When the economy tanked back in 2007, a lot of businesses got flushed into the whirlpool and went down the drain with it. If you are still in business, the good news is that you are a survivor! Although the economy is improving, many small businesses are still treading water. You may have to rebuild your business brick by brick to regain the success you had previously achieved, but more good news— you have the tools to do it.
Start by remembering what you did to make your business a success and do it again. Whether you are new to freelance or just need some more ideas, here are some tips on how to get back to solid ground using both off-line and online promotion strategies.
Use Off-line Strategies to Cultivate Local Alliances
- Advertise in your local print media.
- Become an active member of local clubs and groups such as fraternal organizations or your area Chamber of Commerce.
- Look for bulletin boards in shops and malls, but instead of just hanging your business card there, print a flyer that emphasizes the strong points of your business.
- For shops with bulletin boards or other posting areas, ask the shopkeeper (not the check out clerk) for permission to hang your flyer and hand your business card directly to them.
- If your flyer is time sensitive, remember that it is just as important to take it down when it has expired as it is to hang it up.
- Print a newsletter with a topic that is relevant to your business and of interest to your market. Hand deliver it to the businesses you want to target.
- Business Cards: Include one in any correspondence related to your business from brochures and letters of introduction to your business bill remittances.
- Learn to Cold Call
- Brochures: Have them ready to send in response to inquiries, along with introductory letters, and hand outs for local shop owners.
Let Your Online Activity Promote Your Freelance Business
First of all, keep in mind that every sentence you put online may be read by a prospective client. Whether you are writing for a work projector posting in a forum or on Face Book, if your mechanics (spelling, punctuation, grammar) are faulty, you may be noticed—for the wrong reasons.
Forums: Stay off the soap box. Forums work best when you become an active member by helping others answer their questions. People who use forums generally come to have their questions answered. While you may be an expert in your field, unless you are a veteran in the community, posting an article instead of an answer probably won't help build your credibility.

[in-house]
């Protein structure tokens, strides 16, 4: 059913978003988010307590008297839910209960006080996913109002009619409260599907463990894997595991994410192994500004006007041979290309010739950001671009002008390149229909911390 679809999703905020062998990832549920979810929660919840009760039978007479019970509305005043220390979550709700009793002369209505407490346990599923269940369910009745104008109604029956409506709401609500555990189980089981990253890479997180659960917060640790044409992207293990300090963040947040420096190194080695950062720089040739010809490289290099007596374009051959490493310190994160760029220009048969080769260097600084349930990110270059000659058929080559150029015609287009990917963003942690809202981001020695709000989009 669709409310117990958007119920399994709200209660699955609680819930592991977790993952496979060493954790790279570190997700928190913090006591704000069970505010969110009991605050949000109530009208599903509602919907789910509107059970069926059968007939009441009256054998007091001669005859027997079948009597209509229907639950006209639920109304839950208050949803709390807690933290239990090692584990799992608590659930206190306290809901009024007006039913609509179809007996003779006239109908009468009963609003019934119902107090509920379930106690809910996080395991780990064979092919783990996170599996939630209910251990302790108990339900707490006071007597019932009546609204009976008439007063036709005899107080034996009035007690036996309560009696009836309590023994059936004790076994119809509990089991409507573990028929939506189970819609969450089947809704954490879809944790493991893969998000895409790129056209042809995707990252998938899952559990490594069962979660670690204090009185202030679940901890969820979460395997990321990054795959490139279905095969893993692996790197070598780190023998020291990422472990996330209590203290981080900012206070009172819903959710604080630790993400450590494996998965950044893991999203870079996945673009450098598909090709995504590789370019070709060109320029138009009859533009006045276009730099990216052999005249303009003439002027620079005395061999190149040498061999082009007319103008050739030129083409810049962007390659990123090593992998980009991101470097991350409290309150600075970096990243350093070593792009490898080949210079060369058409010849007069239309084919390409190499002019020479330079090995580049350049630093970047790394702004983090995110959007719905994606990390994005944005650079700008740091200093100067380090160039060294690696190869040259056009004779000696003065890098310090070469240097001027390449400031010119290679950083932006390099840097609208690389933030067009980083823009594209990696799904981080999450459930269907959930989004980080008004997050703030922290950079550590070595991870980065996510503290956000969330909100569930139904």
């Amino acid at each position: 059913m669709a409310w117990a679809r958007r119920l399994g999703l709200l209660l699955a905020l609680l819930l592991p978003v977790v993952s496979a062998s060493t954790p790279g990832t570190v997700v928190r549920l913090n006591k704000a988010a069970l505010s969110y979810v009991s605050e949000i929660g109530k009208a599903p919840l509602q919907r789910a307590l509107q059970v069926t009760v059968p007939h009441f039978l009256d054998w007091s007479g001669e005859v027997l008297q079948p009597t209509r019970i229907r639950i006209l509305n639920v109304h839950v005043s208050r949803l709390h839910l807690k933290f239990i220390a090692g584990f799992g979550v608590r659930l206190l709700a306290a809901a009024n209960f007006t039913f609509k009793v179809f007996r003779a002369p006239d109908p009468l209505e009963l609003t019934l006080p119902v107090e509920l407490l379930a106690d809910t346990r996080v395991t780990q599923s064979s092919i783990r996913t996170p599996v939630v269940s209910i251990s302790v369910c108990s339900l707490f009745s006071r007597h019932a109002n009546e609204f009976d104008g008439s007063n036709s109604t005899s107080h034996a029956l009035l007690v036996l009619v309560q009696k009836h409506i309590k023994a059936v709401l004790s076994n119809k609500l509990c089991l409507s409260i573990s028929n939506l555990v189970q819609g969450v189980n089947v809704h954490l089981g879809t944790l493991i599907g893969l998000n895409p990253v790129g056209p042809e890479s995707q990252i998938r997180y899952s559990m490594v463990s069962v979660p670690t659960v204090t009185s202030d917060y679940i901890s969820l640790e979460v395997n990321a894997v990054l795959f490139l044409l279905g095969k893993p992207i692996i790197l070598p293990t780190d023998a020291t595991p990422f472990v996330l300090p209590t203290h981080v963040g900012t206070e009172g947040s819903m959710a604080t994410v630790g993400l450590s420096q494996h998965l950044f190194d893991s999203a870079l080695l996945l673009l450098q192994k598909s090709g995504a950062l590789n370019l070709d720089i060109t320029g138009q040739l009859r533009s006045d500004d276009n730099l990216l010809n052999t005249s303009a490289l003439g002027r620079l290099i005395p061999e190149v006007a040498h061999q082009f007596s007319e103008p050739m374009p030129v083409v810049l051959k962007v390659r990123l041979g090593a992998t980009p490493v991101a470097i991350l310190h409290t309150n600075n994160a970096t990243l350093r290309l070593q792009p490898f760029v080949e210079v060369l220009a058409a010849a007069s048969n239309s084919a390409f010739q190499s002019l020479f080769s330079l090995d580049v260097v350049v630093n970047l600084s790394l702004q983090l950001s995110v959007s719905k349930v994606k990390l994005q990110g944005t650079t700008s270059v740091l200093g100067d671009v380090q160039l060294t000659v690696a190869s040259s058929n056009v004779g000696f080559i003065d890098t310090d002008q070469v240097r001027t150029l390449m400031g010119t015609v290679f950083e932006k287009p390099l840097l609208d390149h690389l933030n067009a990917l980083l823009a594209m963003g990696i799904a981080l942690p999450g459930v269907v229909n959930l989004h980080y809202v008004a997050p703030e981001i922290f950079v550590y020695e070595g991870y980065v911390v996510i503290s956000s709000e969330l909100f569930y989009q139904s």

Social Networking: Be social. Let your followers get to know you. That means commenting on the posts of others and sharing their posts as well as your own. As well as posting in your business niche, share your other interests. People will do business with others that have similar interests. But don't post anything that you wouldn't want a customer to read.
Join online groups: Wikipedia, About Us, Git Hub, Launchpad, etc. Although you'll be working with peers, some of your peers may need your expertise for their projects.
Build a Website: Put together a good portfolio that spotlights your skills. Developing your own domain serves as an example of your skills.
Although prospective clients may want to see sold work rather than sample work, a web site or blog serves a couple of purposes in addition to promoting your writing skills. It gets you writing on a topic and developing ideas for the public.
Practice does make perfect. The more you write, the better at writing you will become.
Comment often: When you see a product, service, or blog post you like, be quick to either review it or make a detailed comment. If you use a product or service, send a testimonial for it. If you have reviewed it, include your review and/or the link to it. Make sure that your review or testimonial includes the information that you are a freelance writer.
The old adage says, "if you throw enough mud at the wall, some of it will stick". Don't be afraid to try everything! Remember that "success has many fathers, failure is an orphan."